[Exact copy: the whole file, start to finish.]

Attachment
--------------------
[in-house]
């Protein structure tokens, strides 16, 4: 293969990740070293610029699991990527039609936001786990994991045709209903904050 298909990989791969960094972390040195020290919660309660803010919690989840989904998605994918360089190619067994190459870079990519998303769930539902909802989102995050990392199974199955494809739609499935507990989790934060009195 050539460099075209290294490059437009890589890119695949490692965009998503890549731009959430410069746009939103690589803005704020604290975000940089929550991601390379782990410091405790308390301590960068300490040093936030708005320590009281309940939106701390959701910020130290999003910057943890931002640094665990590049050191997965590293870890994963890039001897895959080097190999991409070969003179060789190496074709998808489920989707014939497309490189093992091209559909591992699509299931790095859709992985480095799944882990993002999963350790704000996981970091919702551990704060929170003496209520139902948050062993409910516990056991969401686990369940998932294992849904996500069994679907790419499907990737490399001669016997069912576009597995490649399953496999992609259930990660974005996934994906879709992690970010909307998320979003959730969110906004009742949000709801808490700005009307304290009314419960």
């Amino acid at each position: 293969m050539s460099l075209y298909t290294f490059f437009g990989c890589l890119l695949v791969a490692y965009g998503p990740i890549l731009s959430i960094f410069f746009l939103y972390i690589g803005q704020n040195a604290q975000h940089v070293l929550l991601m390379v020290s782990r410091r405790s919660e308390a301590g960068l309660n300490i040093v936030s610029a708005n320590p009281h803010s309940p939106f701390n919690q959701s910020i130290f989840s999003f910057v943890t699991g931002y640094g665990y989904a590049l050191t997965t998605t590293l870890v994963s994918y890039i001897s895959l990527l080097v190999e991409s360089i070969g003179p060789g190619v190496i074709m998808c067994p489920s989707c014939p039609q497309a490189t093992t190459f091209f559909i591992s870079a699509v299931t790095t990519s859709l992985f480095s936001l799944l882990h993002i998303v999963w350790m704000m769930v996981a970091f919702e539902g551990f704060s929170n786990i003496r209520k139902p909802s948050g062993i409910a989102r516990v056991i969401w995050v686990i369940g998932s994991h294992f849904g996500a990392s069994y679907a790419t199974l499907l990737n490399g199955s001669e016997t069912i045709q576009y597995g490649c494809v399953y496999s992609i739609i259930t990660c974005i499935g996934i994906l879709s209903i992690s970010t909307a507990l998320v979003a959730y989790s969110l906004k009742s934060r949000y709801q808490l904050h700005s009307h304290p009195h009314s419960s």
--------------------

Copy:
[in-house]
């Protein structure tokens, strides 16, 4: 293969990740070293610029699991990527039609936001786990994991045709209903904050 298909990989791969960094972390040195020290919660309660803010919690989840989904998605994918360089190619067994190459870079990519998303769930539902909802989102995050990392199974199955494809739609499935507990989790934060009195 050539460099075209290294490059437009890589890119695949490692965009998503890549731009959430410069746009939103690589803005704020604290975000940089929550991601390379782990410091405790308390301590960068300490040093936030708005320590009281309940939106701390959701910020130290999003910057943890931002640094665990590049050191997965590293870890994963890039001897895959080097190999991409070969003179060789190496074709998808489920989707014939497309490189093992091209559909591992699509299931790095859709992985480095799944882990993002999963350790704000996981970091919702551990704060929170003496209520139902948050062993409910516990056991969401686990369940998932294992849904996500069994679907790419499907990737490399001669016997069912576009597995490649399953496999992609259930990660974005996934994906879709992690970010909307998320979003959730969110906004009742949000709801808490700005009307304290009314419960």
């Amino acid at each position: 293969m050539s460099l075209y298909t290294f490059f437009g990989c890589l890119l695949v791969a490692y965009g998503p990740i890549l731009s959430i960094f410069f746009l939103y972390i690589g803005q704020n040195a604290q975000h940089v070293l929550l991601m390379v020290s782990r410091r405790s919660e308390a301590g960068l309660n300490i040093v936030s610029a708005n320590p009281h803010s309940p939106f701390n919690q959701s910020i130290f989840s999003f910057v943890t699991g931002y640094g665990y989904a590049l050191t997965t998605t590293l870890v994963s994918y890039i001897s895959l990527l080097v190999e991409s360089i070969g003179p060789g190619v190496i074709m998808c067994p489920s989707c014939p039609q497309a490189t093992t190459f091209f559909i591992s870079a699509v299931t790095t990519s859709l992985f480095s936001l799944l882990h993002i998303v999963w350790m704000m769930v996981a970091f919702e539902g551990f704060s929170n786990i003496r209520k139902p909802s948050g062993i409910a989102r516990v056991i969401w995050v686990i369940g998932s994991h294992f849904g996500a990392s069994y679907a790419t199974l499907l990737n490399g199955s001669e016997t069912i045709q576009y597995g490649c494809v399953y496999s992609i739609i259930t990660c974005i499935g996934i994906l879709s209903i992690s970010t909307a507990l998320v979003a959730y989790s969110l906004k009742s934060r949000y709801q808490l904050h700005s009307h304290p009195h009314s419960s």